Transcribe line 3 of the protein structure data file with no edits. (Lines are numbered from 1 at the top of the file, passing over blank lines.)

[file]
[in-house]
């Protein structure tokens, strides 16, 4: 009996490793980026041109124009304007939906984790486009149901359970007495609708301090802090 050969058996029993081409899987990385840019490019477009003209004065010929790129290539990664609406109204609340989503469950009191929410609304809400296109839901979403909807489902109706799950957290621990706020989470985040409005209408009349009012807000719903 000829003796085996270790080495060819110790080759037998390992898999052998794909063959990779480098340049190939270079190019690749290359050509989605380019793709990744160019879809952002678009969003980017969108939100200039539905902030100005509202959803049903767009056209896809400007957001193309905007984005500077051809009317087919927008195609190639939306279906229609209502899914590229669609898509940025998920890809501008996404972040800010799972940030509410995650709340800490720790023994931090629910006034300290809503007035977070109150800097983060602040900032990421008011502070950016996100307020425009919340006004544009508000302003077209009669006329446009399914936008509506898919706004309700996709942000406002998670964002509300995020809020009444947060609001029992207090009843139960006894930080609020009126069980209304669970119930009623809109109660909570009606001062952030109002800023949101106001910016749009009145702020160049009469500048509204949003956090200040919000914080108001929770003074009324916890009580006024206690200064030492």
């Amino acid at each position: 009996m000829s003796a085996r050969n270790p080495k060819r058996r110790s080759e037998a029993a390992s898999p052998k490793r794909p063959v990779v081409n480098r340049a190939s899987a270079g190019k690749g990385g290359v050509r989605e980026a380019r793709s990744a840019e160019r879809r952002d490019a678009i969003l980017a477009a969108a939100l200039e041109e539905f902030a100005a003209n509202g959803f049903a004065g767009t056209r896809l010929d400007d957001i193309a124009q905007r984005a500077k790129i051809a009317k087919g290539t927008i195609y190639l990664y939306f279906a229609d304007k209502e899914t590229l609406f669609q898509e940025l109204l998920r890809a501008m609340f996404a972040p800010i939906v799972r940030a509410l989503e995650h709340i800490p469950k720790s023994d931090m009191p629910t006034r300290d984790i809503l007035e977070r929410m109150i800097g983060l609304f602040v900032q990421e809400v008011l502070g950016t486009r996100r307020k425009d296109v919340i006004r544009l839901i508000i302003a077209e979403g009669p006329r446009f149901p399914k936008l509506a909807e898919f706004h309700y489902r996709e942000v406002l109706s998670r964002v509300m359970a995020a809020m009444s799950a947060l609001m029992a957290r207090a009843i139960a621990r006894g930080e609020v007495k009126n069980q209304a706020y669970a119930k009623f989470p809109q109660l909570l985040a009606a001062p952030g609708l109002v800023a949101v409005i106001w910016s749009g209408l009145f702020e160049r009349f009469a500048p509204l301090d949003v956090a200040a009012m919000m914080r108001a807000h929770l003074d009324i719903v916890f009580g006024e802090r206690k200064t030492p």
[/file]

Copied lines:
């Amino acid at each position: 009996m000829s003796a085996r050969n270790p080495k060819r058996r110790s080759e037998a029993a390992s898999p052998k490793r794909p063959v990779v081409n480098r340049a190939s899987a270079g190019k690749g990385g290359v050509r989605e980026a380019r793709s990744a840019e160019r879809r952002d490019a678009i969003l980017a477009a969108a939100l200039e041109e539905f902030a100005a003209n509202g959803f049903a004065g767009t056209r896809l010929d400007d957001i193309a124009q905007r984005a500077k790129i051809a009317k087919g290539t927008i195609y190639l990664y939306f279906a229609d304007k209502e899914t590229l609406f669609q898509e940025l109204l998920r890809a501008m609340f996404a972040p800010i939906v799972r940030a509410l989503e995650h709340i800490p469950k720790s023994d931090m009191p629910t006034r300290d984790i809503l007035e977070r929410m109150i800097g983060l609304f602040v900032q990421e809400v008011l502070g950016t486009r996100r307020k425009d296109v919340i006004r544009l839901i508000i302003a077209e979403g009669p006329r446009f149901p399914k936008l509506a909807e898919f706004h309700y489902r996709e942000v406002l109706s998670r964002v509300m359970a995020a809020m009444s799950a947060l609001m029992a957290r207090a009843i139960a621990r006894g930080e609020v007495k009126n069980q209304a706020y669970a119930k009623f989470p809109q109660l909570l985040a009606a001062p952030g609708l109002v800023a949101v409005i106001w910016s749009g209408l009145f702020e160049r009349f009469a500048p509204l301090d949003v956090a200040a009012m919000m914080r108001a807000h929770l003074d009324i719903v916890f009580g006024e802090r206690k200064t030492p």